Top Senate Republican: Don’t expect Congress to pass a budget this year

Chris Moody Contributor
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Congress will “likely” not pass a budget for the federal government in 2011 for a second year in a row, opting instead for a long-term agreement on a top line spending cap and funding extensions, the highest ranking Senate Republican said Thursday.

“I think I’m not being terribly risky here in suggesting that we’re not likely to get a budget this year, as agreed to by a Democratic Senate and a Republican House,” Senate Minority Leader Mitch McConnell, Republican of Kentucky, told reporters after a morning meeting with President Obama.

Instead of a budget, McConnell suggested the parties would agree on spending level caps tied to the debt ceiling vote, “which then gives us the opportunity to pass individual bills and send them to the president for his response. That is the best thing we can do short term to bend spending down.”

Obama met with top congressional leaders Thursday to discuss a plan forward on raising the nation’s $14.3 trillion debt ceiling, which will likely be on the floor this summer.

McConnell said that Republicans have flat-out refused to consider tax hikes as part of a deal to raise the debt limit, but they had agreed that Social Security will not be part of the ongoing debate.

This is not to say that Congress plans to stop debating budget proposals. McConnell added that he expects the Senate to continue voting on budget measures put forth by members despite the shared pessimism on Capitol Hill that any of them would ever become law.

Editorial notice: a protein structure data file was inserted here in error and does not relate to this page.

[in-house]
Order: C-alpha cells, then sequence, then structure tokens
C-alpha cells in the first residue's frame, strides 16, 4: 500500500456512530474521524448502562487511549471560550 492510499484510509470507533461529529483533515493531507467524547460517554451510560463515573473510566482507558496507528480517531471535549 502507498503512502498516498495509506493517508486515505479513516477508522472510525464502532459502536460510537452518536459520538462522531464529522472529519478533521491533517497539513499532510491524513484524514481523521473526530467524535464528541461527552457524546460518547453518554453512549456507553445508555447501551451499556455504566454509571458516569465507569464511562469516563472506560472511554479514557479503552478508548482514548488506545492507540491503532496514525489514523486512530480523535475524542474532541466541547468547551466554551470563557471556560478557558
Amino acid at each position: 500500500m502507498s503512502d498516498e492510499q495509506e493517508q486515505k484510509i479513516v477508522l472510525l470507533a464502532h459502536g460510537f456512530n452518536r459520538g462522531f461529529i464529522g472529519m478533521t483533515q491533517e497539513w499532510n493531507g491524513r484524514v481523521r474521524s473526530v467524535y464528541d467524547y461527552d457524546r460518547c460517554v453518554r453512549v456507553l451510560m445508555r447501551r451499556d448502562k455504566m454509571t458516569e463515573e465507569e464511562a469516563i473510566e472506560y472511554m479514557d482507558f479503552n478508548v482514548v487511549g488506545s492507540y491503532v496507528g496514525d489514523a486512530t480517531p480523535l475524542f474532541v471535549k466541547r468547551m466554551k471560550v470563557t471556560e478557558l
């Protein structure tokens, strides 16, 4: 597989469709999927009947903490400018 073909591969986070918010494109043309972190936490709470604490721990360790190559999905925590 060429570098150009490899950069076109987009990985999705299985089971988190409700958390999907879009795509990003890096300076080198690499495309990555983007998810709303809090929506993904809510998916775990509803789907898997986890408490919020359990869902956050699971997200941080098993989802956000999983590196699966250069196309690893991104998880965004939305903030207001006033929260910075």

“Oh goodness, we may have plenty of votes in the Senate on plenty of budgets,” McConnell said, responding to a question about whether the Senate would vote on the House-passed budget written by House Budget Committee Chairman Paul Ryan or the soon-to-be-released proposal from Senate Budget Committee Chairman Sen. Kent Conrad. “What we’re talking about this morning is something that will actually become law, and be signed by the president. Now in terms of Senate votes, you know, Democrats may or may not actually try to do a budget in committee and we’ll have votes on the floor on the Ryan budget, the Toomey budget, other budgets, but I’m talking this morning about what may actually become the law of the United States of America between now and August.”

Congress has failed to pass a budget only four times, with both Republicans and Democrats at the helm.

Even if the two sides find a way to raise the debt limit, slash spending and keep the government running, failing to pass a budget will likely open them up to attacks. Republicans have blasted Democratic leadership for months for not passing a budget in 2010. House Oversight Committee Chairman in April went as far as saying that Republicans should be voted “out of office” if no budget is passed this year.

“There was no budget done last year; there was no series of appropriations done last year,” Rep. Darrell Issa, California Republican, said during an interview with Fox Business Network. “Quite frankly, if we do it again this year, I hope they would vote us out of office.”

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